Code and musings by Darshak Parikh

Life with Low-end Hardware

I am 28, and I have only owned two personal computers in my lifetime.

Excluding workstations, I have had one desktop and one laptop.

Desktop (2007–2015)

This one had a CRT monitor, a single-core AMD Sempron processor, an 80 GB hard drive and 256 MB of RAM, later upgraded to 1.25 GB. It was my high school machine and my father’s occasional taxation machine.

It came with Windows XP, which I later replaced with various Linux distributions.

Now decommissioned and sold, I thank it for sparking in me the curiosity about computer science, programming and open source.

Dell Vostro 2520 (2013–present)

The laptop has a 15.6″ 1366×768 display, a dual-core 3rd generation i5, no dedicated graphics and 4 GB of RAM. I upgraded the 500 GB spinning hard drive to a 480 GB SSD last year.

It is a clunky box with ancient tech: a DVD drive, an RJ45 port, a VGA port and (by today’s standards) an HDMI port. Forget Type-C, it does not even have USB 3.0. There are three USB 2.0 ports, supported well even today.

I bought it with Ubuntu, then distrohopped for a bit before settling down with elementary OS.

This has been my primary machine for seven years and counting.

In 2020, this might sound like weak, barely running hardware, and you won’t be entirely wrong. Yet, I haven’t felt the need to replace it, even though I can afford it.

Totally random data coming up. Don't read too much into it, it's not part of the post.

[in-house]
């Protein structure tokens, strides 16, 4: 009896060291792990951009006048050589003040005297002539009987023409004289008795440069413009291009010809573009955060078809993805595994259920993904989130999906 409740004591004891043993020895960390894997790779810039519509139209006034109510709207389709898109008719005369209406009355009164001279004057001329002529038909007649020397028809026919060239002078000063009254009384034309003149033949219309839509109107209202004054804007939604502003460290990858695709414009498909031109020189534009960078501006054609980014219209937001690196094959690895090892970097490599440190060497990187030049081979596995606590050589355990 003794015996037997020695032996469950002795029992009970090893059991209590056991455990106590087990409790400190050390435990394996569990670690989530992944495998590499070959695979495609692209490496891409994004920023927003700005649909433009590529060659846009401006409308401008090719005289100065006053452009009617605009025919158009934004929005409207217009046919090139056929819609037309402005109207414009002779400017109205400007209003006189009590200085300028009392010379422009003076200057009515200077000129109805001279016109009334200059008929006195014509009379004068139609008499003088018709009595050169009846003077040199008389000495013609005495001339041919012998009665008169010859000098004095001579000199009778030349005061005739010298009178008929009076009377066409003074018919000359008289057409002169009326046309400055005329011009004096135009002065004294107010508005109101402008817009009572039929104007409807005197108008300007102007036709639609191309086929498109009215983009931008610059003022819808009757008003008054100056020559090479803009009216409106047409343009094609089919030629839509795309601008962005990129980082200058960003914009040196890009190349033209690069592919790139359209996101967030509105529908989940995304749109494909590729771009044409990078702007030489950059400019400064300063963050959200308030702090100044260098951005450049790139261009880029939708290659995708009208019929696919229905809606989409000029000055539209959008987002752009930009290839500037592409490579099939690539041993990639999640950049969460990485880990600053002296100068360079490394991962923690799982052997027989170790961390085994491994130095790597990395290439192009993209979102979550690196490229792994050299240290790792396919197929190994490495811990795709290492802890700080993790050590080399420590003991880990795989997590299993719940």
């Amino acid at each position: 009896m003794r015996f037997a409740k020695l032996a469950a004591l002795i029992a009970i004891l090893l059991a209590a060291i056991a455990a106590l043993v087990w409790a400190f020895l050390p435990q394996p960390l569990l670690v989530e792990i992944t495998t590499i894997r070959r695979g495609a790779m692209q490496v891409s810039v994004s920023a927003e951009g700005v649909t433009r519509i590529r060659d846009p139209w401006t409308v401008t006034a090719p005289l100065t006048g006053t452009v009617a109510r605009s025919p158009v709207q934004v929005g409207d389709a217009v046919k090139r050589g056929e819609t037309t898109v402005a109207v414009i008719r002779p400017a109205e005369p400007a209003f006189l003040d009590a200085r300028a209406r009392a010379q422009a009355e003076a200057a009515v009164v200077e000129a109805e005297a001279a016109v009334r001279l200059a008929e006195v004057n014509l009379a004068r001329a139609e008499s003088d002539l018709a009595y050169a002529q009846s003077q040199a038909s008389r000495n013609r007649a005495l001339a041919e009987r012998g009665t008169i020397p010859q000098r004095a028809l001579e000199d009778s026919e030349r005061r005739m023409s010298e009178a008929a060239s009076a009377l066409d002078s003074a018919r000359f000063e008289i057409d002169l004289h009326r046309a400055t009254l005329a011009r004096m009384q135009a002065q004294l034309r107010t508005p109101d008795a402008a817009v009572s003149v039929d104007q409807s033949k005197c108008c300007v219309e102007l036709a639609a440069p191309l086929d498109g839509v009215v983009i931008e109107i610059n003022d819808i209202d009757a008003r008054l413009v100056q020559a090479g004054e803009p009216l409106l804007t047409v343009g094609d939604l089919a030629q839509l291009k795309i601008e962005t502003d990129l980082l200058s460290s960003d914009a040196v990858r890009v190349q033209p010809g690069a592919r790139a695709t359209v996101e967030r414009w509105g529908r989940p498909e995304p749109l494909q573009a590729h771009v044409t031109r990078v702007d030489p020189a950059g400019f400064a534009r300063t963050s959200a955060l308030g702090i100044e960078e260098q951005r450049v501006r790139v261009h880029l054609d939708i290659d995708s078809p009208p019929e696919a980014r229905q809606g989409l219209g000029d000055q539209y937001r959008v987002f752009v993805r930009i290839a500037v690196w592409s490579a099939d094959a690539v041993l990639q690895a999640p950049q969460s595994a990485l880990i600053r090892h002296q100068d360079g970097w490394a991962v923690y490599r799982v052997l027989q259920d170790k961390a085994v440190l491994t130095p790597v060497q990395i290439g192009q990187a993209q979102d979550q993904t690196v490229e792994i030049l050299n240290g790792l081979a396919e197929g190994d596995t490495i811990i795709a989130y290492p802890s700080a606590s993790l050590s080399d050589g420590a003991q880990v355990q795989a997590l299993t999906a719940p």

Let me tell you why this machine is brilliant.

It is economic.

I got it for ₹33,000 (about $450). Then I made two screen replacements, two battery replacements and one SSD upgrade. The total cost including purchase has been less than ₹65,000 (about $885).

The keyboard is excellent.

The keys are neither as flimsy as MacBook’s butterfly keyboard nor as hard as a mechanical keyboard. They are “Goldilocks” easy to press.

It works.

It serves all my needs without breaking a sweat.

Without the fans going off, it can:

  • emulate Nintendo 3DS games at 100% speed
  • run Firefox, VSCodium and a Node.js server with no lag
  • compile Vala apps in seconds
  • build my website in milliseconds

I realize that a lot of this is thanks to the SSD and would not have been so impressive before the upgrade. But as mentioned before, it is economic.

But it’s growing old.

It’s not all rainbows and butterflies. The device’s age shows in a few areas:

  • The 1366×768 resolution is fine, but I am spoilt by my HiDPI workstation.
  • The touchpad is tiny. (Again, spoilt by workstation, but I have a mouse).
  • The camera applies funky filters to your image unless you pinch the bezel.

There’s this balance of good and bad things about it, and it is inevitably approaching a tipping point where the bad outweighs the good. That being said, my old buddy can pull off a few months to a year before I need an upgrade.

Final thoughts

The bottom line is that it is okay to be conservative about hardware purchases. Quality hardware will last several years without needing a replacement.